This provocative debut collection, some years in the making, is often inspired by the poet’s reading of American literature: the conversational tone of Frank O’Hara and the long-lined garrulity of Allen Ginsberg, as well as the models of masculinity handed out to us by Hollywood characters like John Wayne.
This is also a writer who casts a cold eye on the natural world, at one point lauding a landscape and the next, mourning its depredation. There is also a considerable amount of humour here, along with astute satire and insightful character poems. It is elegy and satire for a lost industrial age whilst artfully resists the cliché minefield of such a subject in South Wales.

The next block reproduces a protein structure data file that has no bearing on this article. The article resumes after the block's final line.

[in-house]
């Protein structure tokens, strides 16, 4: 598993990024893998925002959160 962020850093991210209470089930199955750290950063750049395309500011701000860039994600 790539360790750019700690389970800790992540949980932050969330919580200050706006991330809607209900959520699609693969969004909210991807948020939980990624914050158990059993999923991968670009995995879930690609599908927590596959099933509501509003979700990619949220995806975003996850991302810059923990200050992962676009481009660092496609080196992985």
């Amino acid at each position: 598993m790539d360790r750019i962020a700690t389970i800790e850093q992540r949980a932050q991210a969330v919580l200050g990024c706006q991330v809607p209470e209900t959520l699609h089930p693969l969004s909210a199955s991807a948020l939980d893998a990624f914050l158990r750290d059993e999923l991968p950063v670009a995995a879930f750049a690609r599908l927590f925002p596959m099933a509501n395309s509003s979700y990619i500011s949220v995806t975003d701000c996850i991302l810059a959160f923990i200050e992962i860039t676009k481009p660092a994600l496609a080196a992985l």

David Foster-Morgan is not an easy or an obvious voice, but his work repays the careful attention of thoughtful readers.